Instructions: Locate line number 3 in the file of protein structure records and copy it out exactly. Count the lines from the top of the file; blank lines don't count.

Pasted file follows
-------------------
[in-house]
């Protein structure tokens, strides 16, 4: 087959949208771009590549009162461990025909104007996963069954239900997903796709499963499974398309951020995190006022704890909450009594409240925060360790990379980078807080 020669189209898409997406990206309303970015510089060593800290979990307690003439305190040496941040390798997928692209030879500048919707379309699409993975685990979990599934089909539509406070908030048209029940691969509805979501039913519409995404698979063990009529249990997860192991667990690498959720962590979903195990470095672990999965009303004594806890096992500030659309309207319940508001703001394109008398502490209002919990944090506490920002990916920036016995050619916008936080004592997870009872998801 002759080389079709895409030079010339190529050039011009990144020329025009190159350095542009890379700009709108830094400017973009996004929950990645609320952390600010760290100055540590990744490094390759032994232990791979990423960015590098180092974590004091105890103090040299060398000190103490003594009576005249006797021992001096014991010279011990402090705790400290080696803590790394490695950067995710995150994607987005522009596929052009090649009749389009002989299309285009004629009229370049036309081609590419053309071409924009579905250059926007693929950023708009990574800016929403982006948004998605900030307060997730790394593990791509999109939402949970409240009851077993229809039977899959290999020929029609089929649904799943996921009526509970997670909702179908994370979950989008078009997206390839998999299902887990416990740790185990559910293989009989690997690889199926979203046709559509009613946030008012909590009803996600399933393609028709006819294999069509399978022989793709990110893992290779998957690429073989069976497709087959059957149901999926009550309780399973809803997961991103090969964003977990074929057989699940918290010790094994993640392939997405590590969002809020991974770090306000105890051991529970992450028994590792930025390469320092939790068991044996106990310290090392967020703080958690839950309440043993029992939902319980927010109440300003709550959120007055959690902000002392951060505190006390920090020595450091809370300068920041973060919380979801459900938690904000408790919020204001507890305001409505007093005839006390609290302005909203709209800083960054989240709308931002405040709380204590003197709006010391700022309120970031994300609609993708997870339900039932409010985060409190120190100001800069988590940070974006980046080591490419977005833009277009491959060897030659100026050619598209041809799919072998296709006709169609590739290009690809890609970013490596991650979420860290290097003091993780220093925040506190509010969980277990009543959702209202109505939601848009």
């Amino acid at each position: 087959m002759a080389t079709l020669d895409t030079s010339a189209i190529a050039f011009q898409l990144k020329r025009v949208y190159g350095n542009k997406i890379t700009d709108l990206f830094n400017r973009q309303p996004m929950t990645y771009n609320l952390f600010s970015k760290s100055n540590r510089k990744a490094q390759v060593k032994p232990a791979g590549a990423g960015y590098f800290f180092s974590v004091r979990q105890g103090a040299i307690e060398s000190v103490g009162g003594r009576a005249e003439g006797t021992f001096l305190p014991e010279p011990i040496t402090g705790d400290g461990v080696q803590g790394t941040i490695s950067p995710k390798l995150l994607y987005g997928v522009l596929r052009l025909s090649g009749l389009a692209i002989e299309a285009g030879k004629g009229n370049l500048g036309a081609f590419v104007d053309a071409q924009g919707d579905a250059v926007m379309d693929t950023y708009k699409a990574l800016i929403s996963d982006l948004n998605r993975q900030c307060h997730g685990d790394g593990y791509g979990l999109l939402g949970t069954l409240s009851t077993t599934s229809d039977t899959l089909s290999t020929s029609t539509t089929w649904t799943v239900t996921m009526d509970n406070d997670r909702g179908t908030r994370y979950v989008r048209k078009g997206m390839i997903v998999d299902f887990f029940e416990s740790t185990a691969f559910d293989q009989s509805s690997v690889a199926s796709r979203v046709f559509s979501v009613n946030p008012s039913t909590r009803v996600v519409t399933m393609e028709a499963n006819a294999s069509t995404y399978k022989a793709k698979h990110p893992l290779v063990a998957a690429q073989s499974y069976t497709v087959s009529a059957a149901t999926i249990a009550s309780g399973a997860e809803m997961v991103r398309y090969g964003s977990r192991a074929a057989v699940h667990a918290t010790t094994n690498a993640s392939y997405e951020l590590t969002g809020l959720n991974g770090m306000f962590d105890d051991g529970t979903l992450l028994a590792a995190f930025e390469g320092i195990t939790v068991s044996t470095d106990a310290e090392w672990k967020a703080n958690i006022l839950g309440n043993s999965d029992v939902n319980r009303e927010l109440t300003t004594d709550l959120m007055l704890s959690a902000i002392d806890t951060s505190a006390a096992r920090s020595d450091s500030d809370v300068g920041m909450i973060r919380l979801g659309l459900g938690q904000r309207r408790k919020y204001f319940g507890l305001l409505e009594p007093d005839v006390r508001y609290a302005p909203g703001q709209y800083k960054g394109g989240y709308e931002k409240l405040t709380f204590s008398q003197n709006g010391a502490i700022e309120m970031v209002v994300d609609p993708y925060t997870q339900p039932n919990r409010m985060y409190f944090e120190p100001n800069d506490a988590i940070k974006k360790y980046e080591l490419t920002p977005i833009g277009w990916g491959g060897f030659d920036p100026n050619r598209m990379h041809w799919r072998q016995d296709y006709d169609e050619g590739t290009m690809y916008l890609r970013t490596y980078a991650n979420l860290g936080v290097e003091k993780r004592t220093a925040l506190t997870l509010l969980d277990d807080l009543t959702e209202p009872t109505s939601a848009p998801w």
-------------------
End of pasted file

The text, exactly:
């Amino acid at each position: 087959m002759a080389t079709l020669d895409t030079s010339a189209i190529a050039f011009q898409l990144k020329r025009v949208y190159g350095n542009k997406i890379t700009d709108l990206f830094n400017r973009q309303p996004m929950t990645y771009n609320l952390f600010s970015k760290s100055n540590r510089k990744a490094q390759v060593k032994p232990a791979g590549a990423g960015y590098f800290f180092s974590v004091r979990q105890g103090a040299i307690e060398s000190v103490g009162g003594r009576a005249e003439g006797t021992f001096l305190p014991e010279p011990i040496t402090g705790d400290g461990v080696q803590g790394t941040i490695s950067p995710k390798l995150l994607y987005g997928v522009l596929r052009l025909s090649g009749l389009a692209i002989e299309a285009g030879k004629g009229n370049l500048g036309a081609f590419v104007d053309a071409q924009g919707d579905a250059v926007m379309d693929t950023y708009k699409a990574l800016i929403s996963d982006l948004n998605r993975q900030c307060h997730g685990d790394g593990y791509g979990l999109l939402g949970t069954l409240s009851t077993t599934s229809d039977t899959l089909s290999t020929s029609t539509t089929w649904t799943v239900t996921m009526d509970n406070d997670r909702g179908t908030r994370y979950v989008r048209k078009g997206m390839i997903v998999d299902f887990f029940e416990s740790t185990a691969f559910d293989q009989s509805s690997v690889a199926s796709r979203v046709f559509s979501v009613n946030p008012s039913t909590r009803v996600v519409t399933m393609e028709a499963n006819a294999s069509t995404y399978k022989a793709k698979h990110p893992l290779v063990a998957a690429q073989s499974y069976t497709v087959s009529a059957a149901t999926i249990a009550s309780g399973a997860e809803m997961v991103r398309y090969g964003s977990r192991a074929a057989v699940h667990a918290t010790t094994n690498a993640s392939y997405e951020l590590t969002g809020l959720n991974g770090m306000f962590d105890d051991g529970t979903l992450l028994a590792a995190f930025e390469g320092i195990t939790v068991s044996t470095d106990a310290e090392w672990k967020a703080n958690i006022l839950g309440n043993s999965d029992v939902n319980r009303e927010l109440t300003t004594d709550l959120m007055l704890s959690a902000i002392d806890t951060s505190a006390a096992r920090s020595d450091s500030d809370v300068g920041m909450i973060r919380l979801g659309l459900g938690q904000r309207r408790k919020y204001f319940g507890l305001l409505e009594p007093d005839v006390r508001y609290a302005p909203g703001q709209y800083k960054g394109g989240y709308e931002k409240l405040t709380f204590s008398q003197n709006g010391a502490i700022e309120m970031v209002v994300d609609p993708y925060t997870q339900p039932n919990r409010m985060y409190f944090e120190p100001n800069d506490a988590i940070k974006k360790y980046e080591l490419t920002p977005i833009g277009w990916g491959g060897f030659d920036p100026n050619r598209m990379h041809w799919r072998q016995d296709y006709d169609e050619g590739t290009m690809y916008l890609r970013t490596y980078a991650n979420l860290g936080v290097e003091k993780r004592t220093a925040l506190t997870l509010l969980d277990d807080l009543t959702e209202p009872t109505s939601a848009p998801w």